Heritage: In the early 12th century, the Divonne sires called upon the monks of the Balerme convent to build a prayer site on the Pélens territory, in the Jura foothills, along the “Vie de l’Etraz”. This is how the Cistercian abbey of Bonmont came to be built in 1123. Since the order allowed economic activity, Bonmont developed by growing crops, breeding animals and doing craft work. That was how the wooded areas and marshes were cultivated. Animal farming also made up a significant share of the monks’ activity. For example, the Dôle and the Sèche des Amburnex mountain pastures belonged to the abbey. Starting in the 13th century, sheep farming was replaced with cow farming.

Did you know? Pays de Gex used to be crossed by a Roman road, the “via strata” or “vy d’etraz”, which passed above its springs; it was an important transportation link that allowed the Romans to reach the Nyon stables.


Duration: 4 hrs.
Level of difficulty: a significant amount of climbing
A hike to discover different levels of vegetation from the forest to the mountain pastures
Departure: Le Fleutron, a forest road upstream from the campsite (a hike in a natural reserve)
Vertical climb: 1050m
Along the path: The view from Le Contour du Rocher (variant), the “La fenêtre du Léman” observation post, the Petite and Grande Grand chalets


Duration: 3 to 4 hrs.
Level of difficulty: A fairly easy hike
You will hike towards the low mountains and the village of Vesancy
Departure: Mont-Mussy car park
Along the path: Chestnut trees, Riantmont chapel, village of Vesancy, old road from Gex to Mourex called "Chemin des Genêts", village of Mourex


Duration: 5 hrs.
Level of difficulty: average
A long, beautiful hike towards a Swiss mountain summit, the Dôle. You will enjoy the 360° panorama and, if you are lucky, will get to witness a herd of chamois.

Departure: Baraque de Divonne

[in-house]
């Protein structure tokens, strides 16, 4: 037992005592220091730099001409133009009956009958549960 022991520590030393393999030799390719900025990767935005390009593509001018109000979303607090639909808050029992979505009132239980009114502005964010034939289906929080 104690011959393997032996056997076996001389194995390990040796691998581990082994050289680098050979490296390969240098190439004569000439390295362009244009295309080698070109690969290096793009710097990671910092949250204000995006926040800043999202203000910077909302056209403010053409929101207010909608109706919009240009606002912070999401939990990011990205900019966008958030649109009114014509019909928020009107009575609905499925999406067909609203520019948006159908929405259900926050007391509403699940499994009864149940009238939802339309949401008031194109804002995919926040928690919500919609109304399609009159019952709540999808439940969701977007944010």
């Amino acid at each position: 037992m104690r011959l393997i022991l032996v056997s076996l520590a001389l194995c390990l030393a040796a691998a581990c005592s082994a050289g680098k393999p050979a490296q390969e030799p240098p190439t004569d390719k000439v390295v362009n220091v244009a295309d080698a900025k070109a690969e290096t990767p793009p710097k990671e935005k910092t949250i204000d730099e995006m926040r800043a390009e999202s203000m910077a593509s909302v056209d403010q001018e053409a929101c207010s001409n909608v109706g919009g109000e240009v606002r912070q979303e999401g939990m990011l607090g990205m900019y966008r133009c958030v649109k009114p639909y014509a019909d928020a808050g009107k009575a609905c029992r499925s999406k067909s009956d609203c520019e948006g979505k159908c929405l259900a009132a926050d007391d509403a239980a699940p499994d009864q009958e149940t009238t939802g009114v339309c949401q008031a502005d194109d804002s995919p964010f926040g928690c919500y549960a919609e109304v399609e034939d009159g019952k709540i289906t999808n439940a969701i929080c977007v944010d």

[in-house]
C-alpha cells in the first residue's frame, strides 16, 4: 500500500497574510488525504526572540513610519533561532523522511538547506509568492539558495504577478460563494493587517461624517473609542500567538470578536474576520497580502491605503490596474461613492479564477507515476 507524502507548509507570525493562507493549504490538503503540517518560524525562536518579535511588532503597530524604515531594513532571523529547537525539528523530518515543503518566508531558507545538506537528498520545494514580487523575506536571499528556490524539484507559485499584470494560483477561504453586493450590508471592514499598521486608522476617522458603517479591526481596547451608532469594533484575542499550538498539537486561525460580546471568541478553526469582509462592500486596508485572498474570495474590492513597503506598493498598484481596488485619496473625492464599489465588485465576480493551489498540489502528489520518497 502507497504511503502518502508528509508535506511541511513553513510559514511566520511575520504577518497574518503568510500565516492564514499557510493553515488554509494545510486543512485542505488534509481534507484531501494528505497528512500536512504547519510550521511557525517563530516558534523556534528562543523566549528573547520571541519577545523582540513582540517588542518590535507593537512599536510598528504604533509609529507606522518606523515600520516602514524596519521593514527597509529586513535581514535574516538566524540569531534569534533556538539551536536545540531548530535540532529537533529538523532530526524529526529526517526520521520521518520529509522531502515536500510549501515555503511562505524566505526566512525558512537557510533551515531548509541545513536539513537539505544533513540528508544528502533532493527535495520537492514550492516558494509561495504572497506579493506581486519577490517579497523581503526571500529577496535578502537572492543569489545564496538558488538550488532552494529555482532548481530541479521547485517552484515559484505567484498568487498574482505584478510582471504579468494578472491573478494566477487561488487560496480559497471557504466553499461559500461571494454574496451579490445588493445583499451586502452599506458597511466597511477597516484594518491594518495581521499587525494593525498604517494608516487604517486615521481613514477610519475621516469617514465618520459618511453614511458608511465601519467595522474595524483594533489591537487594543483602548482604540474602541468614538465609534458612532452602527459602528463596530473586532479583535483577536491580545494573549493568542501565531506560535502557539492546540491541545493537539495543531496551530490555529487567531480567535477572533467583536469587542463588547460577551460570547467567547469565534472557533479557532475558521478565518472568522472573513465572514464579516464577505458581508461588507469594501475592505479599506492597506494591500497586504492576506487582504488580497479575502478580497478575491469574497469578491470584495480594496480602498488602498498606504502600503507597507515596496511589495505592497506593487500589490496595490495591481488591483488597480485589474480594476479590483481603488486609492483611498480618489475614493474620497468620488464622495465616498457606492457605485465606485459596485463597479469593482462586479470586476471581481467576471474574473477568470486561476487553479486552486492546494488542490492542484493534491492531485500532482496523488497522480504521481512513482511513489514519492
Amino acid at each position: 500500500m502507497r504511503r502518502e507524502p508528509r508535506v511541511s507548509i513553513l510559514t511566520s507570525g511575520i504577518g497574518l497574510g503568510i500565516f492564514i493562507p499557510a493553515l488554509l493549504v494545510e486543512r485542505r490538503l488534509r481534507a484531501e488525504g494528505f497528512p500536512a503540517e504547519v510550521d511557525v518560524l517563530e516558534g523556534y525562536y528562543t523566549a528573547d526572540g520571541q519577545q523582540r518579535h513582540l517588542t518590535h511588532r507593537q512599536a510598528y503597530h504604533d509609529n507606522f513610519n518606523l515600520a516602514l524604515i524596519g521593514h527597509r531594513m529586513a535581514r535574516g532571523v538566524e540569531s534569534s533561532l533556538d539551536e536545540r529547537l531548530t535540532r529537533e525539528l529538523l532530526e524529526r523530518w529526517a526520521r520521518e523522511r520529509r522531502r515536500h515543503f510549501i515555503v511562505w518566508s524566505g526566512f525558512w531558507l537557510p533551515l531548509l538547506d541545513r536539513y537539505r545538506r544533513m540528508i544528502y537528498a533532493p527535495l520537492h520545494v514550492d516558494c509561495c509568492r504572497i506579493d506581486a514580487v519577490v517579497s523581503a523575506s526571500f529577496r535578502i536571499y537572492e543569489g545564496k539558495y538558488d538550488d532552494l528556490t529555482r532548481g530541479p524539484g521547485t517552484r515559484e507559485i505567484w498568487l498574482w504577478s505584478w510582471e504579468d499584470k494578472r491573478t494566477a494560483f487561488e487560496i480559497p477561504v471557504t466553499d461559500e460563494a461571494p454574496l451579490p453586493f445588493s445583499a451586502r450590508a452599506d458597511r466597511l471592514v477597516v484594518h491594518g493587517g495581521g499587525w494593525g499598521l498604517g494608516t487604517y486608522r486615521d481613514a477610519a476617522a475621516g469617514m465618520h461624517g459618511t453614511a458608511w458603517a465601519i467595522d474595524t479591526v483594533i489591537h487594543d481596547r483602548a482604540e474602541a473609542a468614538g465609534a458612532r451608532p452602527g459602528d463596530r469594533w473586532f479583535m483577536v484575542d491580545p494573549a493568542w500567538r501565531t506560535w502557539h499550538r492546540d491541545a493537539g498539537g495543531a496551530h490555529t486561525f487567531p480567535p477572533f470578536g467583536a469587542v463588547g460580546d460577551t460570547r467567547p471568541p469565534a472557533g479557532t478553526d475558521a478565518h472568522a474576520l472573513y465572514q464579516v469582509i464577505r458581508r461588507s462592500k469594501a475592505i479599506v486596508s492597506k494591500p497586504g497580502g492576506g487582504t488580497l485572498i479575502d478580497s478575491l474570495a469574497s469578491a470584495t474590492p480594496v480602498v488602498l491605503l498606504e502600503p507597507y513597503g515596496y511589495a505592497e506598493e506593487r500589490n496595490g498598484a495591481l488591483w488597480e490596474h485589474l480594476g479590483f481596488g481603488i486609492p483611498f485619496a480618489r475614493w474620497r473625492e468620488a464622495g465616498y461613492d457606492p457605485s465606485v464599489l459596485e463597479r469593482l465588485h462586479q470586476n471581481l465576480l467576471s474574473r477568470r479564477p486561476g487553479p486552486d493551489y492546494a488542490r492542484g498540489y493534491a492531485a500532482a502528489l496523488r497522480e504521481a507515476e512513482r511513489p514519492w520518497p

Participants can also depart from the “Fleutron” (Alt. 620m) or the “Cabosse” (Alt. 1385m). It is possible to hike back and forth to the Dôle from this site (plan on 2 and ½ hrs.).

Instructions: bring identity papers for France and Switzerland. For information about the forest road’s opening periods, contact the Réserve Naturelle de la Haute Chaîne du Jura.

Along the path: Swiss mountain pastures, chamois, chalets of the Vattay mountain pastures, mountain forest, panorama of the Lake Geneva and Les Rousses, sub-alpine flora, restored walls

Heritage: Visible far away from the Dôle, like from many mountains in the Jura (Le Chasseron, La Dent de Vaulion, Le Mont d'Or, Le Mont Tendre) and the Alps (Mont Blanc, Aiguille Verte, sometimes Le Cervin), the Forêt du Massacre used to be named Forêt de la Frasse. When, in the 16th century, the Savoyards attempted to seize Geneva, François the 1st, an ally of the Bernois, sent a detachment of 1,000 Italian mercenaries to defend it. Going back up the Valserine river, they came across the Duke of Savoy's army which counterattacked and ravaged them on the Jura plateau. The forest then took on and kept the name "Forêt du Massacre” (forest of the massacre).

Did you know? With an average weight of 400 grams, the Hazel Grouse is Europe's smallest grouse. Its plumage, which is the colour of “dead leaves”, allows it to blend into the forest environment which is its natural habitat. It lives in coppice forests and “beech-fir” forests as well as mountain edges and forests sparsely populated with spruce trees. Its diet is made of shoots and buds, leaves and flowers, seeds, berries and fruits. It lives in pairs and lays 7 to 12 eggs in May-June that it hatches on the ground, at the mercy of predators. Like the Wood Grouse, it is a victim of disruption and human activities and therefore now benefits from sanctuaries.